Insulin: Obstetric Patients (Maternal-Newborn)
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Route tubes and catheters having different purposes in different, standardized directions (e.g., IV lines routed toward the head; enteric lines toward the feet).undefined#ref7">7
Take steps to eliminate interruptions and distractions during medication preparation.
Administer medication infusions using a programmable infusion pump with a dose error-reduction software system, when available.5
Insulin is the drug of choice for controlling diabetes during pregnancy. A naturally occurring hormone secreted by the pancreas, insulin is used by the body’s cells to remove glucose from the blood. The cells then convert the glucose into energy, allowing them to perform their functions. During the antepartum and intrapartum periods, the choice of insulin therapy to manage elevated blood glucose levels depends on the individual patient’s needs, the type of diabetes, the practitioner’s preference, and the organization’s practice.
Individuals with type 1 or type 2 diabetes who become pregnant are considered to have pregestational diabetes. Gestational diabetes mellitus (GDM) is diagnosed in the second half of pregnancy between 24 and 28 weeks’ gestation and is characterized by carbohydrate intolerance.1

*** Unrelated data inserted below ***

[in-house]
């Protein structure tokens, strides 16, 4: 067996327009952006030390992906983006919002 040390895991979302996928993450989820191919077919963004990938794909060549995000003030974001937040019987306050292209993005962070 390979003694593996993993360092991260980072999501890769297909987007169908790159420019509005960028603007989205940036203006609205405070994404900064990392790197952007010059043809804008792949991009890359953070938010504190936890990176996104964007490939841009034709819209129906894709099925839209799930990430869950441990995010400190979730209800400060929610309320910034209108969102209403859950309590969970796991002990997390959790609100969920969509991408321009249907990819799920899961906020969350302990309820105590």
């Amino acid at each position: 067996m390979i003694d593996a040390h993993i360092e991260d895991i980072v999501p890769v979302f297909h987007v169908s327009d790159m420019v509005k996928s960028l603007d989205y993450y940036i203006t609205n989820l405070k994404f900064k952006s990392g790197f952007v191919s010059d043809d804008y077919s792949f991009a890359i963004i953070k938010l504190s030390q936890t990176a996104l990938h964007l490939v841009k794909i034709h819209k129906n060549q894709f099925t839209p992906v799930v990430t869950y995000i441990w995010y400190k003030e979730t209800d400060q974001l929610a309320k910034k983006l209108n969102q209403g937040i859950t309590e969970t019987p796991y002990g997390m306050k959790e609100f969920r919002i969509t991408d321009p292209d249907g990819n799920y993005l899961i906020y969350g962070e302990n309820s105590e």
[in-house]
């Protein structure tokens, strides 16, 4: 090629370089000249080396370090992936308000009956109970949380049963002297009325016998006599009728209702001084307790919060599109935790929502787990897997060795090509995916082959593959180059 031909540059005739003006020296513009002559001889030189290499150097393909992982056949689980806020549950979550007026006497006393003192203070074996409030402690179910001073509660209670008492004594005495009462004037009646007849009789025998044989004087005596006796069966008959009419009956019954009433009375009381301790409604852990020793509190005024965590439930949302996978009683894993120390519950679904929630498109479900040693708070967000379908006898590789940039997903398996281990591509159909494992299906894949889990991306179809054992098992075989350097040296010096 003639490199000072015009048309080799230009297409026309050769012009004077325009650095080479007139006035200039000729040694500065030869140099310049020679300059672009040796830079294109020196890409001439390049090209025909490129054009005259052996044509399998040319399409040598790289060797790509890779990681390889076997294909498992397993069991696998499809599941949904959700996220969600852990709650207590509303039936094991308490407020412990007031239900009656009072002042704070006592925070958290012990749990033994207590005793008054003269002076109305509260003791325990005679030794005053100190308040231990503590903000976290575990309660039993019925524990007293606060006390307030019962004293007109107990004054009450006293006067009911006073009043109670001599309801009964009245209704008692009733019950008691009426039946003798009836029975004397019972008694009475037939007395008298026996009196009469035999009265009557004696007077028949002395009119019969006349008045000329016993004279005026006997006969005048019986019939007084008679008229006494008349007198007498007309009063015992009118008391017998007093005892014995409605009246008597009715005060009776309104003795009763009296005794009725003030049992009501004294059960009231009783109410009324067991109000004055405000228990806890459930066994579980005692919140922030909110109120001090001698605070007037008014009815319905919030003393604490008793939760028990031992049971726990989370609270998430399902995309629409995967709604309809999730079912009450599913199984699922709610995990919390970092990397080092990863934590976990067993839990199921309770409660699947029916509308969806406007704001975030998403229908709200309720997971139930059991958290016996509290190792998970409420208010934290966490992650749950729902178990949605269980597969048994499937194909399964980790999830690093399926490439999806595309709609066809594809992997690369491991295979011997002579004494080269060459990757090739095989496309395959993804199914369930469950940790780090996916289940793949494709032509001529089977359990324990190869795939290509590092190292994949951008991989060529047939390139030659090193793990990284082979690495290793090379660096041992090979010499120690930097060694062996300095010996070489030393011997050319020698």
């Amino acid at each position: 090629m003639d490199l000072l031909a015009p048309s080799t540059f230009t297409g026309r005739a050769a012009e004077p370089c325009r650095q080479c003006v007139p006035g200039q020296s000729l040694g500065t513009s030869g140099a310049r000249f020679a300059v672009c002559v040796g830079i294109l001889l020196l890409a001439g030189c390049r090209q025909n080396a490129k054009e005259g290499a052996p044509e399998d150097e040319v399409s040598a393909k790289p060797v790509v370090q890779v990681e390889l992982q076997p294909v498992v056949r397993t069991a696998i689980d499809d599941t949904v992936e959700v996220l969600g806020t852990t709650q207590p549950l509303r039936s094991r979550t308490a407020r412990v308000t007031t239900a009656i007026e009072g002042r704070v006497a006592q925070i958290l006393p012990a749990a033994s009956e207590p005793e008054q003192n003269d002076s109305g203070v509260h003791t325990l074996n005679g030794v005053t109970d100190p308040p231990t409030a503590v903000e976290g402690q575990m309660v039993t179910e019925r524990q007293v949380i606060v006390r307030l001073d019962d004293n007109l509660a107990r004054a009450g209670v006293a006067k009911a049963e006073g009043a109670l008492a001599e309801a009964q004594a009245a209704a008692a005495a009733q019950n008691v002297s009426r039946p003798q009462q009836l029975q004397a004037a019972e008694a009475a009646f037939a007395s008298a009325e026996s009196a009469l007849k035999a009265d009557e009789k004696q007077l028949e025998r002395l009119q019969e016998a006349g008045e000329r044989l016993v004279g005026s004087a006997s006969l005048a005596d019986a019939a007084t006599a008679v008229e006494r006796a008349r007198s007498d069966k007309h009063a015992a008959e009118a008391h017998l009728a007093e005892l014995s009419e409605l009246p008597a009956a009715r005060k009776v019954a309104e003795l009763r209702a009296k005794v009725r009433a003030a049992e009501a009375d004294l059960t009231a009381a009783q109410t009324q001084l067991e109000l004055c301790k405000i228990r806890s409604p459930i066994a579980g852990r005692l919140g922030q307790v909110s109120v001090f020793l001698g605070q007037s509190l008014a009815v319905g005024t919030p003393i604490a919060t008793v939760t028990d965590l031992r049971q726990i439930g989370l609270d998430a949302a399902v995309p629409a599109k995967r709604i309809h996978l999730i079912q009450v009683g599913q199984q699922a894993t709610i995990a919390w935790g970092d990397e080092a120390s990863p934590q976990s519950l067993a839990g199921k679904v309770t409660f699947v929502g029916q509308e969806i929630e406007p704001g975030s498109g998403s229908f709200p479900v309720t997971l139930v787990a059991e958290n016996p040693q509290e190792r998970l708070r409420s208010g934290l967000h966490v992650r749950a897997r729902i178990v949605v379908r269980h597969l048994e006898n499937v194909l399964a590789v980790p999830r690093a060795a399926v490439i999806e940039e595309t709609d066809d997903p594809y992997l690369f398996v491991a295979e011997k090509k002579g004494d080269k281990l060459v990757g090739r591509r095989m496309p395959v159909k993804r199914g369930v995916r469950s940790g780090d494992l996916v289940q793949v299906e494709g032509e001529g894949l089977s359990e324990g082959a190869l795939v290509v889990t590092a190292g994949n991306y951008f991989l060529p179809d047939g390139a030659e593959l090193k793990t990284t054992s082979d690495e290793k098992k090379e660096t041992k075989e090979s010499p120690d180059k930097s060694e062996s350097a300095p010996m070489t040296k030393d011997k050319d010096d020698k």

Blood glucose control is essential during pregnancy because of the potentially negative effects hyperglycemia may have on the fetus and the mother. Those who are pregnant with diabetes have a greater risk of preeclampsia, gestational hypertension, and cesarean birth. Newborns of mothers with diabetes have a higher risk of malformations, macrosomia, shoulder dystocia, birth injury, respiratory distress syndrome, hypocalcemia, and hypoglycemia.10
Insulin may be administered via a subcutaneous injection or an IV infusion. Insulin may also be administered via continuous subcutaneous insulin infusion (CSII); however, the risk of hyperglycemia and diabetic ketoacidosis (DKA) exists because of the possibility of pump malfunction when CSII is used.11
Many types of insulin with various onsets of action, peaks, and durations are available to provide consistent insulin coverage in pregnancy (Table 1). Because the insulin needs of a pregnant patient with diabetes mellitus are constantly changing, blood glucose monitoring is essential (Figure 1). The monitoring regimen that provides the best outcomes during pregnancy involves checking normal fasting and postprandial blood glucose levels.10
For patients with GDM, the American Diabetes Association recommends preprandial maternal capillary glucose levels of 95 mg/dl or less and either1,2
For patients with preexisting type 1 or 2 diabetes, optimal blood glucose levels throughout pregnancy, if they can be maintained without excessive hypoglycemia, are:2
Insulin requirements during pregnancy vary by phase (Figure 1).